Schooling, Math, and Restorative Practices

Glenn Waddell (@gwaddellnvhs) has been writing lately about the intersection of "teaching to change the world or teaching to reinforce the world as it is." I feel this pushmepullyou all the time. I went into teaching as a subversive act. I know the rules, am a rule follower, and feel the most effective way to invoke change is through a systematic approach. My job is to help students get through the system, but also feel empowered to change the system, and my tool is information. 

I just completed a 2 day training learning the tenets of Restorative Justice and learning how to build community through Circles. (John Golden mentions a few resources, here and @cheesemonkeysf SF )

My take away is that a school that embraces the tenets is setting a tone of community, and responsibility. We want to follow the rules if they are fair and we feel that by abiding them we will be comfortable and safe. If we start with Circles (though I am scared about my ability to be effective at it) all over the school, then the practice of checking in, feeling empowered to speak in front others, being vulnerable, and learning to listen lends itself to a safe classroom environment that enables students to take academic risks in front of each other and a growth mindset that supports, "mistakes will be made,  that is human nature, growth happens when you choose to correct them."

Elizabeth at, shared this gem, that I am making a huge poster of, from her teacher Fred Orr, "My learning to swim drowns no one." I mention this, because this is what I want for my students to honor more than anything else--for themselves and others. And if I am interfering with this process in anyway because my classroom isn't a safe space, then I have failed.  (Glenn said his only rule is, " Your behavior must contribute to the learning of every person in the room, including your own.”) And of course, we have to make it transparent, that we do have the authority to do whatever is necessary or whatever we can at that moment, to keep the classroom safe. Hopefully it doesn't involve removing a member of the community because then he or she loses power on all kinds of levels: they don't get the information to be powerful, they don't get to practice a corrective move after a mistake, and they may have to figure out an annoying way to "save face."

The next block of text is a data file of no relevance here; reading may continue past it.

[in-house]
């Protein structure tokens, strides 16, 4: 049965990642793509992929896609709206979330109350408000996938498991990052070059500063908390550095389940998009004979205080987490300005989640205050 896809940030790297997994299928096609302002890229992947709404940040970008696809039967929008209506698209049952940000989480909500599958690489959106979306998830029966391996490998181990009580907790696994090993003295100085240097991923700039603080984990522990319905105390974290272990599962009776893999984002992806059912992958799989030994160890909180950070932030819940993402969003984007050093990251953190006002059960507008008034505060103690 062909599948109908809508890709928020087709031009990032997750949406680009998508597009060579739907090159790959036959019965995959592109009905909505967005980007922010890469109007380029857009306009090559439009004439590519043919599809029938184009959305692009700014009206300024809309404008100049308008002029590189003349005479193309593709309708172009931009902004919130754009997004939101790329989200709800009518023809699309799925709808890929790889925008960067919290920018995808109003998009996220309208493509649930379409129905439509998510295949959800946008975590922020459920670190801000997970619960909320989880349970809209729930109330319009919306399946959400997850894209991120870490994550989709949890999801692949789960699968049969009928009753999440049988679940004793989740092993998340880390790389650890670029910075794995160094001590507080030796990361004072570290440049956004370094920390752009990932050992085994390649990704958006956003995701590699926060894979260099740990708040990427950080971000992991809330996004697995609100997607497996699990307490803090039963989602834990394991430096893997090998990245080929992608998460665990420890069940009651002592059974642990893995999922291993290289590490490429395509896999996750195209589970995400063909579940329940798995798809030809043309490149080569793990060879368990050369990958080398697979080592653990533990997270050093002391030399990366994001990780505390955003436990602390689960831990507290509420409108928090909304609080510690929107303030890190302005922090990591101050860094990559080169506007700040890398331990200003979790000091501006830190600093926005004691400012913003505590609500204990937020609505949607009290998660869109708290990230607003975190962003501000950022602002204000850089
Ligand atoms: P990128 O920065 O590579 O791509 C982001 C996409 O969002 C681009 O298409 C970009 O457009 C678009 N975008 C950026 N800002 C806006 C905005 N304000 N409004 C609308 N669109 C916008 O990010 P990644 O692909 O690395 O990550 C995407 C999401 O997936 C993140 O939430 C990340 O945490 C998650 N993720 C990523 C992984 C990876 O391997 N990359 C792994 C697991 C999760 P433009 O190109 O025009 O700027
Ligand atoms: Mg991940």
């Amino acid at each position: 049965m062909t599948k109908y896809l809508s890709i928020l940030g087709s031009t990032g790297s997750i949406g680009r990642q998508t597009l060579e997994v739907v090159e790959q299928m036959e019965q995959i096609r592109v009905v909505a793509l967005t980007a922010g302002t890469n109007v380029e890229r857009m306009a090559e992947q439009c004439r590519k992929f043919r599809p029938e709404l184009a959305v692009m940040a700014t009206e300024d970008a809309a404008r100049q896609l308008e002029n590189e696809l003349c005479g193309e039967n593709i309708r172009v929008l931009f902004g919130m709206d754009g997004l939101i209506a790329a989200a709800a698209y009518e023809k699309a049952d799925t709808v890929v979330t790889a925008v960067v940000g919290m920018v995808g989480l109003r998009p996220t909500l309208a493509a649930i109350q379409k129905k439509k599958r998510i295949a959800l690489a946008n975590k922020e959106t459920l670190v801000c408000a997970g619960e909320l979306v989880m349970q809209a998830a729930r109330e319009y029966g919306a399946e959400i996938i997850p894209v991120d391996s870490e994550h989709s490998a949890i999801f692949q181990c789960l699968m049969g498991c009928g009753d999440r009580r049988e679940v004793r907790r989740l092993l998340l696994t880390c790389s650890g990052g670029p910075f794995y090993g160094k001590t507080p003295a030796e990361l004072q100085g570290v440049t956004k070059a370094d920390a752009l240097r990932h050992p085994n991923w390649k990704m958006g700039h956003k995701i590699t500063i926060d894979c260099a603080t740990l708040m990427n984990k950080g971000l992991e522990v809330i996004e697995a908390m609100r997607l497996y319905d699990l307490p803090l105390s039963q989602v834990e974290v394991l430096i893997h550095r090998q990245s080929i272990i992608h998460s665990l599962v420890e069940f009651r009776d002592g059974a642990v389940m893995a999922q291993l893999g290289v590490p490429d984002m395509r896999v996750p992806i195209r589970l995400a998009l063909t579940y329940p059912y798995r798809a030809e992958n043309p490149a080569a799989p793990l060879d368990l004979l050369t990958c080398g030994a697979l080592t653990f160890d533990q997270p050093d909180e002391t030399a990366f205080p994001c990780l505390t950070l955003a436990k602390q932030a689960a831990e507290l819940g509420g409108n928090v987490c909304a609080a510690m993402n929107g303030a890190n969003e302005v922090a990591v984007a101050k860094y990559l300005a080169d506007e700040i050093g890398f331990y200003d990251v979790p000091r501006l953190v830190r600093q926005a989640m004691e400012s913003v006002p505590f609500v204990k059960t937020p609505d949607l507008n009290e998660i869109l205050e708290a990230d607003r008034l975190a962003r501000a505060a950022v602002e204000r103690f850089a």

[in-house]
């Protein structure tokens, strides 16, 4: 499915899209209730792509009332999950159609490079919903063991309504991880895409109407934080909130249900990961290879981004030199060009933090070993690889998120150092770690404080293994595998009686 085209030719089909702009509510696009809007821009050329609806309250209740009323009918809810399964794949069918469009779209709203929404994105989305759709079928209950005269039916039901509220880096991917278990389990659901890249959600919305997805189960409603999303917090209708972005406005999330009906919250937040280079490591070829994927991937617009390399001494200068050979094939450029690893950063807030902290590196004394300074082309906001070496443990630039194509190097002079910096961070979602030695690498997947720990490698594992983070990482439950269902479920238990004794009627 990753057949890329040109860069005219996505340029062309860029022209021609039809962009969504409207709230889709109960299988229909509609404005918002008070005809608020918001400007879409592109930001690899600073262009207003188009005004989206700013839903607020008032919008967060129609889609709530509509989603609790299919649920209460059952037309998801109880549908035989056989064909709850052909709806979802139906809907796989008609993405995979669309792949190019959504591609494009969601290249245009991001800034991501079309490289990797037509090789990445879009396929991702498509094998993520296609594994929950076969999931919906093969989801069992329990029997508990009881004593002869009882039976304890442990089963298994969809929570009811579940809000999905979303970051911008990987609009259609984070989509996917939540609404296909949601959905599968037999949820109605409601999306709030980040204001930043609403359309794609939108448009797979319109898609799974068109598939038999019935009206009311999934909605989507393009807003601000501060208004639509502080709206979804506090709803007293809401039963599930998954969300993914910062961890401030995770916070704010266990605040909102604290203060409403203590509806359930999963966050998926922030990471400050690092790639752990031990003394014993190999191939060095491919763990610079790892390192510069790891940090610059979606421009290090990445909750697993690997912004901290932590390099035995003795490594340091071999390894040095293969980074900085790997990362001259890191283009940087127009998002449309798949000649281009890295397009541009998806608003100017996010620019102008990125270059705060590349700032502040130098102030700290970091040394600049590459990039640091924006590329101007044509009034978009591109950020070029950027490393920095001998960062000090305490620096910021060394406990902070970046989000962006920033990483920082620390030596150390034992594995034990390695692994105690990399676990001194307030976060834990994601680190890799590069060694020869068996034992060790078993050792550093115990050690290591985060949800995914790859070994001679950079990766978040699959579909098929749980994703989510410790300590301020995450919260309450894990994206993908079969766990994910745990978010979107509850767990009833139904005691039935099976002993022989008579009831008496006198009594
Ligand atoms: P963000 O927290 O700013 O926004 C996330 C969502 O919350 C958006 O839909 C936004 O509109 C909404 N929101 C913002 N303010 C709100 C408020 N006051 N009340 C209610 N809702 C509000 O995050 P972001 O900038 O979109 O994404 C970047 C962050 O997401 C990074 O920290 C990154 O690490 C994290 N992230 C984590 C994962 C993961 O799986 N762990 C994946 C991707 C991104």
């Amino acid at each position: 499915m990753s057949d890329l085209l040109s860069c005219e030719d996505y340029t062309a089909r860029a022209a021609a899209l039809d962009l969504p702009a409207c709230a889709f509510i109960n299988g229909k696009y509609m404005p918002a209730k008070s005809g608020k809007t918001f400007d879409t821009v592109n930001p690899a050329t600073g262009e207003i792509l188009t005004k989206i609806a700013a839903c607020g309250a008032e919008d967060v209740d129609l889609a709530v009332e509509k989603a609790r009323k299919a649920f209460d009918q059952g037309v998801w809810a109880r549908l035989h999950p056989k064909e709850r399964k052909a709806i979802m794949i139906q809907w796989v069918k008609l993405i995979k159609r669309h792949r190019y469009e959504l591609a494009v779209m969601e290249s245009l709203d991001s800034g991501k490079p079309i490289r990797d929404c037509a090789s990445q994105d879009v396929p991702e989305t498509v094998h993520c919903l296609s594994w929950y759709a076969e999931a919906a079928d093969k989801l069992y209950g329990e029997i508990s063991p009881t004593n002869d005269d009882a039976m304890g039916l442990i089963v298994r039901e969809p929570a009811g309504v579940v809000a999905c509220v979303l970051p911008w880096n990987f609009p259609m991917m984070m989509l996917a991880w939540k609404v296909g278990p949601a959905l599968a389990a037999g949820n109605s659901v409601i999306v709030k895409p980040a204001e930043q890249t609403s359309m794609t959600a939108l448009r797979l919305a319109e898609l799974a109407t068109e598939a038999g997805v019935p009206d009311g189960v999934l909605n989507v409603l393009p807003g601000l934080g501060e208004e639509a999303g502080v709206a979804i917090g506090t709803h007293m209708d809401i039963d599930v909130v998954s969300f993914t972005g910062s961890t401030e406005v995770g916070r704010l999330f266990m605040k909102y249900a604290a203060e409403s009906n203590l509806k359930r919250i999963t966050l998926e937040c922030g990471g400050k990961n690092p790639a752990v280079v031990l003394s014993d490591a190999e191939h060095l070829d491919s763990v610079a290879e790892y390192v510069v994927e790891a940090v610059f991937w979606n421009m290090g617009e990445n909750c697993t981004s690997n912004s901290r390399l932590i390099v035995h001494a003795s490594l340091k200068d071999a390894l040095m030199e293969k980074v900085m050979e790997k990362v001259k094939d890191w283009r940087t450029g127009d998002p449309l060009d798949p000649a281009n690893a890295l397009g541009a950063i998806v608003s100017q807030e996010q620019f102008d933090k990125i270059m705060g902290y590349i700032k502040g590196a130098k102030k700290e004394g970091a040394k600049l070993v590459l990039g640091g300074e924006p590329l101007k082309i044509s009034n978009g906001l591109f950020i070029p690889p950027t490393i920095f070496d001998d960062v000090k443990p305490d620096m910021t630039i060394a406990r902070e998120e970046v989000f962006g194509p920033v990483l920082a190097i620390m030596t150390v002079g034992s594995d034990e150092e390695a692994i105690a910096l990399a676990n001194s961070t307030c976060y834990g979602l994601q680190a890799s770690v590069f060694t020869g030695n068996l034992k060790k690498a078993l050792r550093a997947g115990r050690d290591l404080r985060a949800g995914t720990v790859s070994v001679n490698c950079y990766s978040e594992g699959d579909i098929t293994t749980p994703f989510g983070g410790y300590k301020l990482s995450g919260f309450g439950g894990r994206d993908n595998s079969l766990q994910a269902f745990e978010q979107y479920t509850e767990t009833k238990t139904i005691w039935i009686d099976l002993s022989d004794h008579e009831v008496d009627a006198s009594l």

What I learned is that listening and speaking from the heart are skills that students (students of any age that lack these skills) need practice at and words for. This includes more than "I" messages, but non-combative language to ask for a preferred action. (Ex: I feel frustrated when you talk to me when I am trying to find out what the directions are. I would like you to wait until the teacher is finished.) Hopefully you have done enough circles so that the talking student doesn't think the listening student is a freak.)  So we start with fun and easy talking points, "if math were a genre of music, what kind would it be, What is the best thing about being a teenager, what word or words do you always say and what do they mean," (I say Groovy, and it means, "that is cool, I like it") and then go deeper, "What is something you don't like about being a teenager, if you were any age, what age would you be and why, what historical event has made the greatest impact on your life?" When students feel comfortable going deeper, and the teacher has shared as authentically as possible, maybe, hopefully, when you ask for an action from them, they will understand you are not trying to lord power OVER them, that rather, you are giving them the power to change a behavior that is having a negative affect on you or member of the class. 

One of the early activities we did was to establish and agree to values. "Respect, patience, humility, yaddah, yaddah..." were written on the index cards we were given. We went around and spoke our word with a "just enough" reason why we chose the value. The powerful part occurred next--on the back, after the first go round, we were asked to write what action we take that shows the value. Then we went around again. Yup, we hear the words and nod affirmatively that they are valued, and how in the heck do we really know what it means to an individual unless we give them the opportunity to tell us!!! It was very powerful to see "respect," and learn what it means to someone you care about! (How nice it was to reflect on what Respect looks like to me, "Being fully present," btw)

In Circles there is a talking piece. so whomever has the talking piece is the only one speaking the rest are listening, and there is always a center piece, taken after the Native American tradition of imparting knowledge around a camp fire (as I understand the center piece idea). What is lovely about the center piece is the visual reminder of how to grow a community. Here is ours:

One last note, here is my favorite quote from the training, by James Baldwin,

"Not everything that is faced can be changed, but nothing can be changed until it is faced."

How do you grow a community in your classroom?

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1 comment :

  1. Thank you Amy. It is a tough subject, but I value the conversation. If we don't start talking about it now, then we can't help our learners in the future. Thank you!


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